Sven Kirsipuu, Ministry of Finance undersecretary for fiscal policy, told ERR that the 4 percent interest rate of long-term Estonian government bonds is the result of Russia's war in Ukraine and a shift in the global economic situation, adding that many investors were no longer interested in Baltic bonds at all.
Estonia is issuing €1 billion worth of ten-year bonds the coupon rate of which has grown by 32 times in the last two years. To 4 percent. "The foreign environment is something else completely. All states that are issuing bonds must consider a very different environmental from just a few years ago," Kirsipuu said.
The deputy secretary general said that the base interest rate for long-term borrowing is around 3 percent today to which every country's risk premium is added. Everything beyond 3 percent is the national risk margin. Just as housing loans have the Euribor plus your personal risk margin, so does it work for states. Estonia's risk margin came to 1.05 percent, which, considering feedback from investors and the organizer of the bond issue as well as geopolitical risk, is not bad at all," Kirsipuu suggested.
If two years ago, 280 investors took an interest in Estonian bonds, offering a total of €7.7 billion, Thursday's results suggest the new issue was of interest to 93 investors, with a total offer of €1.8 billion. This dip in interest is noteworthy even in the conditions of markedly higher interest.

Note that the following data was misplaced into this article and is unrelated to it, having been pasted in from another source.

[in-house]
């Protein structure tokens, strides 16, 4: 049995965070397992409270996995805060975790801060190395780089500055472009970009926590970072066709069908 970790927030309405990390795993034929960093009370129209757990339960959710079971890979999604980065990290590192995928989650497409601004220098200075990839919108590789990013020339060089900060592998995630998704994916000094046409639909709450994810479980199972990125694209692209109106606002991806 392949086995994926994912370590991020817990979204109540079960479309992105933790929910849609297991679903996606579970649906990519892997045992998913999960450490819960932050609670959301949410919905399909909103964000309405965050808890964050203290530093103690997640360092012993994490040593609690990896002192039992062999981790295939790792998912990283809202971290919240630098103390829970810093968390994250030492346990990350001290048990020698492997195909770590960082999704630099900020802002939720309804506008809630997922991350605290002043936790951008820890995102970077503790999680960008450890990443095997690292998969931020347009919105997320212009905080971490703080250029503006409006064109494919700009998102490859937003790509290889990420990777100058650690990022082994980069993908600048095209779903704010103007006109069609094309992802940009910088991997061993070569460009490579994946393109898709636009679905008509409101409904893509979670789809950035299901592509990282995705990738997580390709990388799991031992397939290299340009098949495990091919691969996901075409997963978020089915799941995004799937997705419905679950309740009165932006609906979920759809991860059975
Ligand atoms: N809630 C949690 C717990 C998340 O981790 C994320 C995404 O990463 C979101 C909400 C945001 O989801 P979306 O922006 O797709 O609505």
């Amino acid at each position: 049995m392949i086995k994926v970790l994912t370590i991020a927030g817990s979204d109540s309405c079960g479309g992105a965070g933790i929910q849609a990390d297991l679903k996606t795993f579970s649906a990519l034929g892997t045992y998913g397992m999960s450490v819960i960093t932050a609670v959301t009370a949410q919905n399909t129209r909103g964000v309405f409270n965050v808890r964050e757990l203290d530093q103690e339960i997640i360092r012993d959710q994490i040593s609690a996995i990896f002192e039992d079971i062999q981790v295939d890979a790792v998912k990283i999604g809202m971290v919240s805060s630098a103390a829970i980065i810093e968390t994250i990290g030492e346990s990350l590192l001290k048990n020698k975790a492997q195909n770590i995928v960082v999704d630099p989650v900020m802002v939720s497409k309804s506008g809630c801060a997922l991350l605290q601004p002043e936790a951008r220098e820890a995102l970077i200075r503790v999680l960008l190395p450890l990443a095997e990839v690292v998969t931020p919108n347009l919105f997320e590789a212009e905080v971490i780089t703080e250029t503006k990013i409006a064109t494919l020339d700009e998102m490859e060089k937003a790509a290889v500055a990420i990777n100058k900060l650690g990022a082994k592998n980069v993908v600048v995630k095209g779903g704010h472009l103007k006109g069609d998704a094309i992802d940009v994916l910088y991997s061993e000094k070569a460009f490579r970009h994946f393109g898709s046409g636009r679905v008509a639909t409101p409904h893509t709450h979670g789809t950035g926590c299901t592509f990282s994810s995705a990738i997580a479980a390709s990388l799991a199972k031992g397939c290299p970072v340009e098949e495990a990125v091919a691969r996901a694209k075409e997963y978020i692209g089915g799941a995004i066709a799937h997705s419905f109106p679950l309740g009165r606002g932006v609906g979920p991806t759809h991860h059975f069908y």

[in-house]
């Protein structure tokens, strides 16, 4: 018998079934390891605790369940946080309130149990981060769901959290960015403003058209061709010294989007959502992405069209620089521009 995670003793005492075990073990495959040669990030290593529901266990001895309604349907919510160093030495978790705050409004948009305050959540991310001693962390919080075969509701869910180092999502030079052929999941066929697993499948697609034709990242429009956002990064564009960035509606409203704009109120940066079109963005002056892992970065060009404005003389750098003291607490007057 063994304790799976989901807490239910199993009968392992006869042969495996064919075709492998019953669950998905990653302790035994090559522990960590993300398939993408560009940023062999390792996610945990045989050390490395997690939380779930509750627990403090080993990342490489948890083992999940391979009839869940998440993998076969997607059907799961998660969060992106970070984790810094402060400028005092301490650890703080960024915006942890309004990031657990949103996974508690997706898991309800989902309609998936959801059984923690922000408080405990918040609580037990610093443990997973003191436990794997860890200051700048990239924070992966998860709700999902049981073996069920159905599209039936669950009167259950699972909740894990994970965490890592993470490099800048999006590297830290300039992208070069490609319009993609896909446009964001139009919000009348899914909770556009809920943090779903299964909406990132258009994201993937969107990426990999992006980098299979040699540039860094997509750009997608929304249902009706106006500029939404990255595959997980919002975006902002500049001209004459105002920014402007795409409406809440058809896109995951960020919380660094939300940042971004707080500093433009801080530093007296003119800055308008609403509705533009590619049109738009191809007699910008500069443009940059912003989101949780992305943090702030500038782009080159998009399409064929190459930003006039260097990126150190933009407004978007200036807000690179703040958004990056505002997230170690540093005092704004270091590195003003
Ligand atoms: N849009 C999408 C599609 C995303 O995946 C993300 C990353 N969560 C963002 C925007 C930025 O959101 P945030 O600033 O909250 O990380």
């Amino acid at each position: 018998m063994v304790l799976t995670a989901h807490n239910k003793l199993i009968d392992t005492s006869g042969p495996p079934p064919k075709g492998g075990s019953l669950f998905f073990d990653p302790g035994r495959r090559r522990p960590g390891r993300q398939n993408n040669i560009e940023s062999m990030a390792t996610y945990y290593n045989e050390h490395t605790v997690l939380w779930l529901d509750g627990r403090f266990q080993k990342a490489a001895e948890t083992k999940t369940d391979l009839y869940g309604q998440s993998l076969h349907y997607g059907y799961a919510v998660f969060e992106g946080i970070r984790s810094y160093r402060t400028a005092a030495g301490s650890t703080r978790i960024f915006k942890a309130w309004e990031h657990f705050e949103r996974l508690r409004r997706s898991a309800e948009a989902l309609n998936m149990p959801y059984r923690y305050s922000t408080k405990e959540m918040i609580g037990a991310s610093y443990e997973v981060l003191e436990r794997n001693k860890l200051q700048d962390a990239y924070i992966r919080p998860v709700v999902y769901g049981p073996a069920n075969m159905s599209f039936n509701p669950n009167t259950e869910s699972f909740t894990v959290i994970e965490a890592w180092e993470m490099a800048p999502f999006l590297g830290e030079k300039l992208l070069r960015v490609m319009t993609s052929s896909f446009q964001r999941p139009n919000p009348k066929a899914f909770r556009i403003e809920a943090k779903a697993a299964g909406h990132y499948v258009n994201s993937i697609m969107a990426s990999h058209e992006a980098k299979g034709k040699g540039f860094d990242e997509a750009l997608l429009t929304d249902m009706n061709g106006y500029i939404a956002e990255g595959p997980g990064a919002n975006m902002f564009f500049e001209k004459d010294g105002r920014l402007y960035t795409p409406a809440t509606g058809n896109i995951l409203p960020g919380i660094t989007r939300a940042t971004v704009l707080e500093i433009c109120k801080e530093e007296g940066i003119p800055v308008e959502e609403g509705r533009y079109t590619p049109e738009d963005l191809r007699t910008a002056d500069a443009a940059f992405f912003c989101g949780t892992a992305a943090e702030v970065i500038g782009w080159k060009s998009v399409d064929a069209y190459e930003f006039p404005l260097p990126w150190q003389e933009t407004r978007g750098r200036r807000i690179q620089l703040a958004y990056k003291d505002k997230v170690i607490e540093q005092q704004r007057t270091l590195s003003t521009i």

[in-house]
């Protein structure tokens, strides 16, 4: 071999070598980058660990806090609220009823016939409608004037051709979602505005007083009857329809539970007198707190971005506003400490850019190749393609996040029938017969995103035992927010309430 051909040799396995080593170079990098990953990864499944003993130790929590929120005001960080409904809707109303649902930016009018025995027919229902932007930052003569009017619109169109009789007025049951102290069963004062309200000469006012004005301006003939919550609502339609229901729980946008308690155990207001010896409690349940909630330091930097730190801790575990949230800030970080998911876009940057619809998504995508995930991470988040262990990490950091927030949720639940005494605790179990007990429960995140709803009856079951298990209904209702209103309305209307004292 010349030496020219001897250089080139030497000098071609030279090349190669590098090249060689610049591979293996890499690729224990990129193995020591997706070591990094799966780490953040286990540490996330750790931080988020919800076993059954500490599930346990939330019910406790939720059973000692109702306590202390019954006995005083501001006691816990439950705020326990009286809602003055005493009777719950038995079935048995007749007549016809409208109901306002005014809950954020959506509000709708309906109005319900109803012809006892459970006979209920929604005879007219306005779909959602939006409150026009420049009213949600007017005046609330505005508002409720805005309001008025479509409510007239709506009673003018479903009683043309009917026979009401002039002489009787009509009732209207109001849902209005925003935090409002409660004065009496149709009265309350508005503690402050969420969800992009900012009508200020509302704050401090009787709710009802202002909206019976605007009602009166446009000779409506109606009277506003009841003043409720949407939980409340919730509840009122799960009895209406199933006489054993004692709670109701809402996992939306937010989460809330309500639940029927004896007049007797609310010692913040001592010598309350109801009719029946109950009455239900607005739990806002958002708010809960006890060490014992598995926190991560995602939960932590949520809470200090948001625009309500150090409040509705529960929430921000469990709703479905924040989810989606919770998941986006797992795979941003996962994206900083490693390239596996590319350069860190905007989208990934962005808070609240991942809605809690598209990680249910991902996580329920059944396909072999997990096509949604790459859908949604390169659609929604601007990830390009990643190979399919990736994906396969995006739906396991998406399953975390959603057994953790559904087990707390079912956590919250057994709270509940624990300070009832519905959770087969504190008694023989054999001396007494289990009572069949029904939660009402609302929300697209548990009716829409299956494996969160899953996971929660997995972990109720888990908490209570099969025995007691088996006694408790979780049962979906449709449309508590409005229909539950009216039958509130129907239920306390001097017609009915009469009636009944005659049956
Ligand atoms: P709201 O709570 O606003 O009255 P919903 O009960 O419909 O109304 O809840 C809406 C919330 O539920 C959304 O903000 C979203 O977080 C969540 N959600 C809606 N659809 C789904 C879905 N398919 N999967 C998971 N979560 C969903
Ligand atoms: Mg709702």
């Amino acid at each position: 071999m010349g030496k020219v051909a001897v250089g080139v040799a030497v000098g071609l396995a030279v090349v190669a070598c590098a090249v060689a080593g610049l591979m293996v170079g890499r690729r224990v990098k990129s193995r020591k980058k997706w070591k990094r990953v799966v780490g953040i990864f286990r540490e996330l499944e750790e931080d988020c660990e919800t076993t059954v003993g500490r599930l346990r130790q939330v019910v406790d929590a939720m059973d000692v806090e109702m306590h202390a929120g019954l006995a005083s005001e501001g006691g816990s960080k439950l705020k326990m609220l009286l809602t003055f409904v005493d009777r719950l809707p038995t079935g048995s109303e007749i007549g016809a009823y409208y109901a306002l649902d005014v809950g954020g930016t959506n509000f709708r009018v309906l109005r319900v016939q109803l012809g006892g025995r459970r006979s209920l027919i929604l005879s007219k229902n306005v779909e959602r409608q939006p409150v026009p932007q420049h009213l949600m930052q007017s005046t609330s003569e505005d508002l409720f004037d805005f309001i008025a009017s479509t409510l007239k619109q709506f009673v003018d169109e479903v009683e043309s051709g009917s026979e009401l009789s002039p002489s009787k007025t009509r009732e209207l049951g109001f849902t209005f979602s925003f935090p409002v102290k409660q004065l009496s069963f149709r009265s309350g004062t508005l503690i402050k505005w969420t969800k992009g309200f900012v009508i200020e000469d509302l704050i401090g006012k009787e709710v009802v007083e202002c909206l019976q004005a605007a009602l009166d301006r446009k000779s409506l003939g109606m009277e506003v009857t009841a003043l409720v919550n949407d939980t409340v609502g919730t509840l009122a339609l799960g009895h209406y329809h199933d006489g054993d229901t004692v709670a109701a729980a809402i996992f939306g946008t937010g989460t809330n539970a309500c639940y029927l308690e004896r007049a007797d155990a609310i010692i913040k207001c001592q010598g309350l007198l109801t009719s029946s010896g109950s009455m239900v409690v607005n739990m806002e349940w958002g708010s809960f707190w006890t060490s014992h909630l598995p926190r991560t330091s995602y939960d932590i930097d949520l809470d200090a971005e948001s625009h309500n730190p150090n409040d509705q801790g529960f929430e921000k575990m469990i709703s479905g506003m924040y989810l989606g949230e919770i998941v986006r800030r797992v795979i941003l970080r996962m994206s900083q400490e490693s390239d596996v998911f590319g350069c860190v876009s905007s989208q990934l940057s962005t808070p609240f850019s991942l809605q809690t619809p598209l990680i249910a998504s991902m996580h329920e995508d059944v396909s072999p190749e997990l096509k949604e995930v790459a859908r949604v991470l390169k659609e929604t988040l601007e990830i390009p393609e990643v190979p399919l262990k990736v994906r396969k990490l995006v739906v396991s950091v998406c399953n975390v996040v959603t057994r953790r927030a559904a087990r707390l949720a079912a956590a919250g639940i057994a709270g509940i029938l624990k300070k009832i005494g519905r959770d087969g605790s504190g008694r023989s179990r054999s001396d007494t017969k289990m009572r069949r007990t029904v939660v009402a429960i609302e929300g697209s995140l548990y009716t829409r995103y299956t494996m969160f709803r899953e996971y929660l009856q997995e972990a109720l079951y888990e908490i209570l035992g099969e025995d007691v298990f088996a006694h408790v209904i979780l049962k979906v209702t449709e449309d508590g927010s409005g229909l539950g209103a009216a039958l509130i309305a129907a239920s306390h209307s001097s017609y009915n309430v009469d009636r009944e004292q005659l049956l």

"The times are very different. Many investors said they are not interested in Baltic bonds. There was none of that in 2020. In truth, it remained unclear during the issue whether our target of €1 billion was even feasible at the interest rate we were aiming for," Kirsipuu remarked.
The undersecretary said war in Russia was behind investors' reluctance. "It is the Ukraine war that is behind caution among investors when it comes to our region," he said.
Kirsipuu suggested it is difficult to forecast whether bond rates will continue to go up. "Investor confidence is shaky as we are operating on a highly volatile market. There is great uncertainty, and it would be premature to make any claims in such a situation."
He could not say how much short-term debt Estonia should take on next year that could also sport higher-than-previously interest rates, adding, however, that it will likely be much less than this time around. Around €200-300 million, with the exact volume depending on state cash flow.
"The plan for now is to cover the lion's share of what we need through long-term bonds," Kirsipuu offered.
The undersecretary said that the ministry has factored annual interest payments of €40 million, set to only grow in the future, into next year's state budget. "These expenses will probably grow in time, not just because of higher rates but also permanent fiscal deficit."
He suggested that Estonia should try and reduce its fiscal deficit to below 3 percent once "extraordinary" times pass.
"The state budget and fiscal strategy currently include quite a few temporary expenses, such as greater national defense funding, so I believe the fiscal deficit will be reduced even without the need for tax hikes," he said, adding that whether it will move close enough to fiscal balance again is a matter of political choices. "We cannot consider a deep and lasting deficit financially sustainable."
Minister of Finance Keit Pentus Rosimannus (Reform) did not find the time to comment on the interest rate spike for Estonia's ten-year bonds.
Editor: Marcus Turovski